December 6 2013 Latest news:
Wednesday, September 4, 2013
The increasing funding demands for services for older people have been made clear by the trustees of Age UK Norfolk - alongside proof that plenty of good work is already being carried out.
The annual general meeting of Age UK Norfolk was held in Mattishall yesterday and saw the charity’s trustees pull few punches in their predictions for a tough future.
Chief executive Hilary MacDonald said: “It’s been an extremely tough year for us, along, I’m sure, with other voluntary sector partners in the region who I’m sure have also been through a really quite tough period.
“This year, despite unprecedented challenges, the economic climate and cuts to services, we have managed once again to meet the increased demand for our services and, due to prudent management of our services, our income was greater than our expenditure.
“Year on year we have increased demand for our services and year on year our staff meet that demand.”
The positive message was delivered at the South Green Park Enterprise Centre in Mattishall, near Dereham, with various representatives of the Norfolk Council on Ageing attending and seeing their membership confirmed for the 2013/14 year.
Age UK Norfolk’s annual report was distributed at the AGM, including a financial summary for the year which showed that income had increased by over £200,000 to a total of £3,096,693, alongside an expenditure of £2,950,174.
Mrs MacDonald pointed to a number of examples of increased demand for the charity, including 8,030 people calling the service’s telephone advice line, an increase of 5pc from 2011/12.
She also explained that £5bn in benefits goes unclaimed in the UK every year but an increase in home visits from Age UK Norfolk staff and volunteers brought an increase of £2,141,072 for older people in Norfolk during 2012/13.
Mrs MacDonald said: “That is a 25pc increase on last year and considering the challenging economic environment, I’m very, very proud to report that to you.”
Another service which has proved particularly successful, on a national scale, is the charity’s Power of Attorney service.
The service assisted 184 people with the completion of 366 Lasting Power of Attorney (LPA) applications, an increase of 39pc, with the Office of the Public Guardian informing Age UK Norfolk that its volunteer LPA coordinator had completed more LPAs than anyone else in the country.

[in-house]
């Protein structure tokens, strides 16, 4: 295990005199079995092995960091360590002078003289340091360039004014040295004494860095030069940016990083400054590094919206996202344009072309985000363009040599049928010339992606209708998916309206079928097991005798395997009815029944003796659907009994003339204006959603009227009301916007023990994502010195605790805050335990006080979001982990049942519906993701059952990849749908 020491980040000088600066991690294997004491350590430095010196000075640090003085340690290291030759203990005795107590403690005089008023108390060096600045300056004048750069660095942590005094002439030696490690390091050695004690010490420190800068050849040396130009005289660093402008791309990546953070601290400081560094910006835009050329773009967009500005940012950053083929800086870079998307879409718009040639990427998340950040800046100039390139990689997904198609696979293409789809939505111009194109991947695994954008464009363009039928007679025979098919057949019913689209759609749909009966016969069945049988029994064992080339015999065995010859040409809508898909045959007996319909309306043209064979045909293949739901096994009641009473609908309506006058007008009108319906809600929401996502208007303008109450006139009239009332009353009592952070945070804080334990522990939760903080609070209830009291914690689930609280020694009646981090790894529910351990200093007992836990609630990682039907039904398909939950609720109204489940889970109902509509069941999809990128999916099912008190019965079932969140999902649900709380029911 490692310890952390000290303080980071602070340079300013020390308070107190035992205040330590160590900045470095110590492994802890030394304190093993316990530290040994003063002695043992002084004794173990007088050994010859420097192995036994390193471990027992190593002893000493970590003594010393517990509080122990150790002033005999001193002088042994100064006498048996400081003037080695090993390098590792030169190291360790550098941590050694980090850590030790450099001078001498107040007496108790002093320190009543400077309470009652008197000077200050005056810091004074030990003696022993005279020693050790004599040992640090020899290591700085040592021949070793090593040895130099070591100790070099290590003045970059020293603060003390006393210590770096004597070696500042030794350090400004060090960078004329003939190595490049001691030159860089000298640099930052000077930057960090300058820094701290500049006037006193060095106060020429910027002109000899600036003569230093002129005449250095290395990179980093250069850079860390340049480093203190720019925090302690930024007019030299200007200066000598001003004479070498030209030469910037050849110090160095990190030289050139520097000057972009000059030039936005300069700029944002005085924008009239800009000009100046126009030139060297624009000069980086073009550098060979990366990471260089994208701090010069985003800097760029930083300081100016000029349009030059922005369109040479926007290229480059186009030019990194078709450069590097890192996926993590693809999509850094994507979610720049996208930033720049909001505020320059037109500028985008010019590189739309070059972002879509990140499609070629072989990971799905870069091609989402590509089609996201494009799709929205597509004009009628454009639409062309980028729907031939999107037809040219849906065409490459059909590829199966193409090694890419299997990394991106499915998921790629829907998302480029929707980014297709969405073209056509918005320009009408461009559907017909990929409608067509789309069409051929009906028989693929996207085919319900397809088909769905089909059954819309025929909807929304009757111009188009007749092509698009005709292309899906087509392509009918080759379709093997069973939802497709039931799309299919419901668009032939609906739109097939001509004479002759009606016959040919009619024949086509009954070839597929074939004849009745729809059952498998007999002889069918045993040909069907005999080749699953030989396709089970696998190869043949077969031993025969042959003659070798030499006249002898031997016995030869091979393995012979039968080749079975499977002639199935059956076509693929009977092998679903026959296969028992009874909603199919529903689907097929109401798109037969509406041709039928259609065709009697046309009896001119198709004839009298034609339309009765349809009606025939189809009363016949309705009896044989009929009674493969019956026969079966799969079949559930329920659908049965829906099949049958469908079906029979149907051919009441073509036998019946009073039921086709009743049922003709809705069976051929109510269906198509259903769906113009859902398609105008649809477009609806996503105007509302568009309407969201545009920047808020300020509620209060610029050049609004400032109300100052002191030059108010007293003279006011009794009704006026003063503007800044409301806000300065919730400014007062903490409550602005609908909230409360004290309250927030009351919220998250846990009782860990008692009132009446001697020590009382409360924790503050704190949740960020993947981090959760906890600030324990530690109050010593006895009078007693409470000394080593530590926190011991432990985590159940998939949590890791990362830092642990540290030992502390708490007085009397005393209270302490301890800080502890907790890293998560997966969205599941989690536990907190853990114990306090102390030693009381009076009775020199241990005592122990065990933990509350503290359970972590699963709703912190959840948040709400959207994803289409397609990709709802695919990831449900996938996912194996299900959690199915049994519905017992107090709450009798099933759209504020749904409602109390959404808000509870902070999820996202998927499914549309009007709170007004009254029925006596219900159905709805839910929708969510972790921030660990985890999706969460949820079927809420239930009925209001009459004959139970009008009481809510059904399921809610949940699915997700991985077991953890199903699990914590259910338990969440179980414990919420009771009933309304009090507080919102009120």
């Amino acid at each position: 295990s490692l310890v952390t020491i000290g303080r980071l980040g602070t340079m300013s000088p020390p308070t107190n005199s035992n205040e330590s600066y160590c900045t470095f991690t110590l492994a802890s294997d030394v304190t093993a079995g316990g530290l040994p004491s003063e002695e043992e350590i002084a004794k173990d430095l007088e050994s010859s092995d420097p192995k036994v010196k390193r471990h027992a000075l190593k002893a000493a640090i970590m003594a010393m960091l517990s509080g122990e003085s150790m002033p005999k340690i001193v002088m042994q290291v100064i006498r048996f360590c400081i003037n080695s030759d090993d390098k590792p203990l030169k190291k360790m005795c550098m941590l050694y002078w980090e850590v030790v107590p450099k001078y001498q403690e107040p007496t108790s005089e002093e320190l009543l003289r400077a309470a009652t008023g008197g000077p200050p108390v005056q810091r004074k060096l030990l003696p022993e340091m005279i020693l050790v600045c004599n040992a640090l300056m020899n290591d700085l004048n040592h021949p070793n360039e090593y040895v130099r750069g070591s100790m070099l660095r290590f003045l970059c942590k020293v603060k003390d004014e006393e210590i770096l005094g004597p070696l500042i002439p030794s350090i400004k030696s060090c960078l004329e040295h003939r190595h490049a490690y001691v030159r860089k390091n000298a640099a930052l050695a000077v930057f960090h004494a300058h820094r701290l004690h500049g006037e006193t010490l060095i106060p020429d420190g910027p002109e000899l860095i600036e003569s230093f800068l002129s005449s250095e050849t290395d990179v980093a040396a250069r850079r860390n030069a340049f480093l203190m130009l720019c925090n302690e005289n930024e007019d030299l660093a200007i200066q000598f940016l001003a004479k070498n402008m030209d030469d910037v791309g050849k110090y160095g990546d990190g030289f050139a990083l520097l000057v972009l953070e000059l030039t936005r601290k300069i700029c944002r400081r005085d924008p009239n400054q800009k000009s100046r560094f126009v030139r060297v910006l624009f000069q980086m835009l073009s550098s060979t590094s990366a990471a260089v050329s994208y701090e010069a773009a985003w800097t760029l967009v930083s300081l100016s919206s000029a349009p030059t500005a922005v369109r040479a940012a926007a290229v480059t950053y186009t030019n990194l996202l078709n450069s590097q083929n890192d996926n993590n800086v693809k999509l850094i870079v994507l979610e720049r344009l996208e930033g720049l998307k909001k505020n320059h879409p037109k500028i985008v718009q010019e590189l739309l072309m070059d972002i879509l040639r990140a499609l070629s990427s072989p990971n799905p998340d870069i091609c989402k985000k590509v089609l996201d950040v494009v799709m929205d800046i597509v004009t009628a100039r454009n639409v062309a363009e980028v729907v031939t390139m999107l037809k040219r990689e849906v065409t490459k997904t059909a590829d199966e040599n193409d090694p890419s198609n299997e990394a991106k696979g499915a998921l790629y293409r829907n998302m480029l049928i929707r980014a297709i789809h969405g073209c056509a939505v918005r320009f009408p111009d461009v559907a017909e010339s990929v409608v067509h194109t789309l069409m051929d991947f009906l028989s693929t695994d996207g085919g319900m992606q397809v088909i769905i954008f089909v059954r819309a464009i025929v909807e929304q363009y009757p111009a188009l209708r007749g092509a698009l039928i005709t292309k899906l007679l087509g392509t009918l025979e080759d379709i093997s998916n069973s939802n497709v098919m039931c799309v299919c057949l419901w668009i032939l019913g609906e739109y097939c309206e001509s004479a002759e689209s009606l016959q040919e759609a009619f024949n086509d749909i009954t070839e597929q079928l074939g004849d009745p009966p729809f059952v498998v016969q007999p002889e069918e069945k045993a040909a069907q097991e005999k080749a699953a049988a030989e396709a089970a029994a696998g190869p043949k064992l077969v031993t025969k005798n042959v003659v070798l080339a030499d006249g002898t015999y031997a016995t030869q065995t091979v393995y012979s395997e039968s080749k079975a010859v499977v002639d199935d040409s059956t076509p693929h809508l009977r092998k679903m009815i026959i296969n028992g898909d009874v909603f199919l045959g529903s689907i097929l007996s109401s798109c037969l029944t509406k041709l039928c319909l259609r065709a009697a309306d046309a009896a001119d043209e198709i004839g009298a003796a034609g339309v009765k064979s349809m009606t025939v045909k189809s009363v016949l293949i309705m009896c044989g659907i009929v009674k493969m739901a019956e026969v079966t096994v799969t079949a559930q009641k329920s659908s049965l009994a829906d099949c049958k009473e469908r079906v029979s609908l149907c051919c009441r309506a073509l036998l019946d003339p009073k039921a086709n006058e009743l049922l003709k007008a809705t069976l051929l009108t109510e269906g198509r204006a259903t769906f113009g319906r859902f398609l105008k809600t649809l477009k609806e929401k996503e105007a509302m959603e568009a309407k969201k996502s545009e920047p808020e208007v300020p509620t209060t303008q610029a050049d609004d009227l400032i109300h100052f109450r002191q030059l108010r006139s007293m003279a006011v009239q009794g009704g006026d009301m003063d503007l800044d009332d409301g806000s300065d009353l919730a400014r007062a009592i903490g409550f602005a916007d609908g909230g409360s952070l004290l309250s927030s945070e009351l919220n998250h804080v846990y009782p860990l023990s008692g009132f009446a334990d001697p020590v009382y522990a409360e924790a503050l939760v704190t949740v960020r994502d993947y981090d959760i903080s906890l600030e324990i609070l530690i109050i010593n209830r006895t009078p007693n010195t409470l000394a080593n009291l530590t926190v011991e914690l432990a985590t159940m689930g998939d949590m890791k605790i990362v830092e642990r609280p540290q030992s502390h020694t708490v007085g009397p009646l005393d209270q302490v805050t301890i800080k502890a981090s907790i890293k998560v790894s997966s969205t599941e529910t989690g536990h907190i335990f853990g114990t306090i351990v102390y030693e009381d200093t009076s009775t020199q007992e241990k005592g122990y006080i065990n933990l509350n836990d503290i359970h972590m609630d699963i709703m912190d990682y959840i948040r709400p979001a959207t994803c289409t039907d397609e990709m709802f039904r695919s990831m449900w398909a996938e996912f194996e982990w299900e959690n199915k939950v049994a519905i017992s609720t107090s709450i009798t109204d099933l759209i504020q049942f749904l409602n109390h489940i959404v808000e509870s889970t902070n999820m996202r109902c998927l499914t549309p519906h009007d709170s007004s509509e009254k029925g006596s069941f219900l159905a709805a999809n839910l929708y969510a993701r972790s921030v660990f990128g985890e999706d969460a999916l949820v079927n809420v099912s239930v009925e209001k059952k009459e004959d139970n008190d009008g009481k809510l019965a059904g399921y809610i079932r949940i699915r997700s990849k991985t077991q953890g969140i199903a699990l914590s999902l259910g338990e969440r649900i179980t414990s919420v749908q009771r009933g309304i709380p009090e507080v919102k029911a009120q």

Mrs MacDonald said: “I’m always struck by the huge impact of what we do and reading the stories and case studies of what we do is a really humbling experience and really brings home the hard work of our staff and volunteers.”
Mrs MacDonald also talked about “scaled-back management” allowing the organisation to invest in its services, saying: “No member of staff in this charity receives a six-figure salary, or anywhere near that.”
She continued: “Ensuring future sustainability was a major focus and, like so many, putting plans in place for ourselves meant having to take many difficult decisions.
“Among them was the very difficult decision to close the Methwold Community Support Centre, that was for so long a stalwart service.
Dr Peter Forster, chair of Age UK Norfolk, paid tribute to two former trustees of the organisation who passed away in the last year, praising the hard work of former chairman Alan MacKim and former vice-chair Muriel Yarnall.
He also spoke of the funding challenges facing the organisation, ahead of Norfolk County Council having to make £189m of saving between 2014 and 2017, which is set to lead to further funding cuts around the county.
Dr Forster said: “Norfolk County Council contributes £1.6m to us, that’s 52pc of our income which comes from Norfolk County Council. That shows the link between the two of us.
“Last year that percentage was 60pc so the situation has improved but there is still a long way to go.”
Dr Forster said the charity is hoping to open its first retails shop in the county in the coming year, which could lead to more in future.
The AGM also saw the unopposed re-election of Emily Millington-Smith as president, continuing a stint of more than 30 years with the charity which in 2011 saw Mrs Millington-Smith made an MBE for services to older people and carers in East Anglia.
The end of the meeting then had an international flavour, as Silvia Stefanoni, the Italian interim chief executive officer of HelpAge International, delivered a presentation entitled ‘The Global Ageing century: challenges and opportunities’.